In Mecklenburg-Western Pomerania, customers can already buy food in certain shops on Sundays. The test could now be transferred to other federal states. FOCUS online says where the sales ban is crumbling on Sunday – and what that means for your shopping.

Mecklenburg-Western Pomerania is the first federal state to address shop opening times. For the first time, customers can also shop on Sundays in so-called smart stores, i.e. fully automated stores. The Shop Closing Act previously only permitted such options in exceptional cases. This is the first time that Germany is taking a step towards liberalizing shop opening times, as other federal states are also planning corresponding measures, as the “Lebensmittel Zeitung” (LZ) reports. In addition to Mecklenburg-Western Pomerania, Hesse and Lower Saxony have also examined legal adjustments. In Hesse, the regulation could already apply in the summer.

The federal states mentioned are not an isolated case. Five other state governments are planning approval for fully automated businesses. These include Baden-Württemberg, Bavaria, Rhineland-Palatinate, Saxony, Saxony-Anhalt, Schleswig-Holstein and Thuringia. At the same time, an expansion of the current opening times is planned, according to the LZ.

In order to make retail competitive in the future, innovations and investments by retail companies in digitalization processes are essential, explained the Hessian trade association, for example. “It is urgently necessary in retail not to close oneself to technical and social developments in order to be able to best meet the needs of customers at all times.”

Only Berlin, Brandenburg, Bremen, Hamburg and North Rhine-Westphalia adhere to rigid shop opening times. For the time being, these countries are not planning any special permits for small sales outlets or Sunday opening times.

Smart stores are very popular in Austria, for example. There, customers can buy the most important groceries and drugstore items from vending machines in empty shops. Milk, butter, bread, cheese, yogurt, cornflakes, toilet paper and shampoo. The stores operate without staff and customers pay with their bank cards. Smart stores are usually closed in the evening.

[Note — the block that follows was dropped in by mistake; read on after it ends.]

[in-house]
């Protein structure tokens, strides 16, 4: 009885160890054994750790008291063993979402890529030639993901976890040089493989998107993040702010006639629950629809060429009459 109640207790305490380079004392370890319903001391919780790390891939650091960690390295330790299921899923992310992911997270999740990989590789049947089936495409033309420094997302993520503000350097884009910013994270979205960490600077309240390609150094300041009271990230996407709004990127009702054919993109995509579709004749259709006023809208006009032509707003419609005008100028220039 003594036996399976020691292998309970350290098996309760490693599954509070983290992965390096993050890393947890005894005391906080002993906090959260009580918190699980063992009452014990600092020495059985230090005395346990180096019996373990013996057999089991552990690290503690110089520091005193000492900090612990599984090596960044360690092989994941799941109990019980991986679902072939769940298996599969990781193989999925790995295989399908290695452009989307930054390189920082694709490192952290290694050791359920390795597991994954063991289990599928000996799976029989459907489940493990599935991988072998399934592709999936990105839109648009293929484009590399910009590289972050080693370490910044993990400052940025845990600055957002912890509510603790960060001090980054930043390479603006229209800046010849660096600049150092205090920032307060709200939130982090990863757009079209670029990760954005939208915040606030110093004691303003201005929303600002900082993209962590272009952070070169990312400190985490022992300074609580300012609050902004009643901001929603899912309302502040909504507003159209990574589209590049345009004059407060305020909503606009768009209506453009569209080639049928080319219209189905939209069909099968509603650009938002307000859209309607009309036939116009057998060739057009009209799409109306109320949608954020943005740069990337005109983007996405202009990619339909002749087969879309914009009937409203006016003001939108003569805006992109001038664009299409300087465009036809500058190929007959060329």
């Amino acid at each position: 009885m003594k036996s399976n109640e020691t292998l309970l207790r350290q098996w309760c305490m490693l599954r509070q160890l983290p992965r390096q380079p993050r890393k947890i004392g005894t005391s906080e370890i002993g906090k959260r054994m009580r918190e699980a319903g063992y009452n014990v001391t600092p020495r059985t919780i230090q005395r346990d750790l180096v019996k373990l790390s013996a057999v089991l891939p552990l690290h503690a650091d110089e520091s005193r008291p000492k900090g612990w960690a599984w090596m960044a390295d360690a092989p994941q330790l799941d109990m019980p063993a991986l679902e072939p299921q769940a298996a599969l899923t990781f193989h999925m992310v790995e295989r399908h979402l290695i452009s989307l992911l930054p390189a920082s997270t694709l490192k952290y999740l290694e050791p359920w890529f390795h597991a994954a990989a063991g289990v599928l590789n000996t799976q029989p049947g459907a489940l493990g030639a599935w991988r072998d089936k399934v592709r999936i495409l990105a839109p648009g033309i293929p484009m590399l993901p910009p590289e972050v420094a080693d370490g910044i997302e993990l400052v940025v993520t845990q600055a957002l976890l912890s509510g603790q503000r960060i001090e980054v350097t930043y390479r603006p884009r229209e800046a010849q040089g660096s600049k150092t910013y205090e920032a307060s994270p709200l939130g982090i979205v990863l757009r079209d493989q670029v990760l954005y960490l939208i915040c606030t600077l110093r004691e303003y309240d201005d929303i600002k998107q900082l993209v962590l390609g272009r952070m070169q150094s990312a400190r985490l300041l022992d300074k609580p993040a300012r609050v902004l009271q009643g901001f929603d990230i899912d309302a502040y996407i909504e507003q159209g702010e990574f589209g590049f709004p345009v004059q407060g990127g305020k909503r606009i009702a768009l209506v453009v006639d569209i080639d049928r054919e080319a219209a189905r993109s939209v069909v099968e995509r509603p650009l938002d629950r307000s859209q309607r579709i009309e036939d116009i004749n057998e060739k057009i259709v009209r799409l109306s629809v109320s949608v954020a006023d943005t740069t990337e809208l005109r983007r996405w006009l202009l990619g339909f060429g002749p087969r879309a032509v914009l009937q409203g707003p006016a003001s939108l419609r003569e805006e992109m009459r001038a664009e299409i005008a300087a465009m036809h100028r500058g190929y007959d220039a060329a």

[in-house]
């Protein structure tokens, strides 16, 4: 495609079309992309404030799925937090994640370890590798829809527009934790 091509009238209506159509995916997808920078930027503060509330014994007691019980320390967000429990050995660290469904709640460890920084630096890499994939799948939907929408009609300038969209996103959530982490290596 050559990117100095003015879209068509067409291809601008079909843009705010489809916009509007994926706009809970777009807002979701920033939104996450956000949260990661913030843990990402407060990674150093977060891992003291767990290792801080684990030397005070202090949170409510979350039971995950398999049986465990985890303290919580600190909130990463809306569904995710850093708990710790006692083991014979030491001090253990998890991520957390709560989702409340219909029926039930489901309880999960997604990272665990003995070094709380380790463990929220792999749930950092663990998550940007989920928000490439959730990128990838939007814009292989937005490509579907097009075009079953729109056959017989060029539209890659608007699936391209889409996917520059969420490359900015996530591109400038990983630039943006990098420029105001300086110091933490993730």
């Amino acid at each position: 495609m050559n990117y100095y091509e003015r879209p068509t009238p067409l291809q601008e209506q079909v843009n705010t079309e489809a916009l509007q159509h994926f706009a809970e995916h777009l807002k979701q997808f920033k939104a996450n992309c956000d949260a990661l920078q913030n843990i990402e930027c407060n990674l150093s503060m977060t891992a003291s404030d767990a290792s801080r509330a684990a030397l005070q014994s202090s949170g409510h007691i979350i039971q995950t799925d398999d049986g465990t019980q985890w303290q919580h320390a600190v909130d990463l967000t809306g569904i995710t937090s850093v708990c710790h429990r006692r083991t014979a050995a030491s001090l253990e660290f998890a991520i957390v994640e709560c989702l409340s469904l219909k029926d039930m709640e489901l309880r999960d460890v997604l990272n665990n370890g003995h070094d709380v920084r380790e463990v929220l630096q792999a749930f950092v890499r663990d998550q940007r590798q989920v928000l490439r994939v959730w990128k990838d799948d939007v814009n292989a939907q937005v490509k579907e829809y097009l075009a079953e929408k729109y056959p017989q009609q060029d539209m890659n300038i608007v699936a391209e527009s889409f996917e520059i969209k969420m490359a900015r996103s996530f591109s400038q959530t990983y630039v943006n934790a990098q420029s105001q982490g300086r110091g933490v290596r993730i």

In Germany, such shops on Sundays have so far operated in a legal gray area. The operation was therefore often not worthwhile. This could now change with clear legal regulations. Automated sales points could be interesting to ensure basic supplies in rural areas.

The first smart stores are already there. They sell everyday goods using customer cards, shelf sensors and security cameras. The customer logs in, receives an access card and can then shop in the business premises. Payment is made by direct debit or bank card. However, the branches are not yet allowed to sell products on Sundays.

The legal realignment could also be interesting for farms, which are often equipped with milk and sausage machines. They could then also offer their products on the farm on Sundays, provided no staff is needed.

The background to the debate about the store opening is, among other things, a ruling by the Hessian Administrative Court. At the end of December, judges decided that the closure of the “Tegut Teo” sales outlets, which were operated without staff, on Sundays by the city of Fulda was legal. Since then, most Teo branches in Hesse have remained closed on Sundays – with the exception of two shops on train station premises.

Stationary retail is not affected by the changed store opening times for the time being. The strict closing time on Sundays should be maintained here. However, there are already numerous exceptions. In several federal states, large retail chains such as Rewe, Edeka, Lidl and Aldi are allowed to open their stores on Sundays if, for example, they are near train stations or airports. This is intended to give travelers the opportunity to stock up on food.

The introduction of a new legal regulation regarding the opening of automated sales outlets in Germany could change the everyday shopping lives of many people.

The scheme also aims to close supply gaps in rural and less densely populated areas. Automated outlets open 24 hours a day could become a reliable source of fresh food, particularly useful for residents in remote areas.

With the possible opening on Sundays, households can also plan their purchases more flexibly and are no longer limited exclusively to working days. This is particularly advantageous if you hardly find time to do your daily shopping during the week.

Despite the many benefits that automated stores bring, some consumers may have concerns about surveillance and protecting their privacy, as these stores often use extensive video surveillance and data collection. The operators of such businesses should offer transparent data protection policies and strictly adhere to them.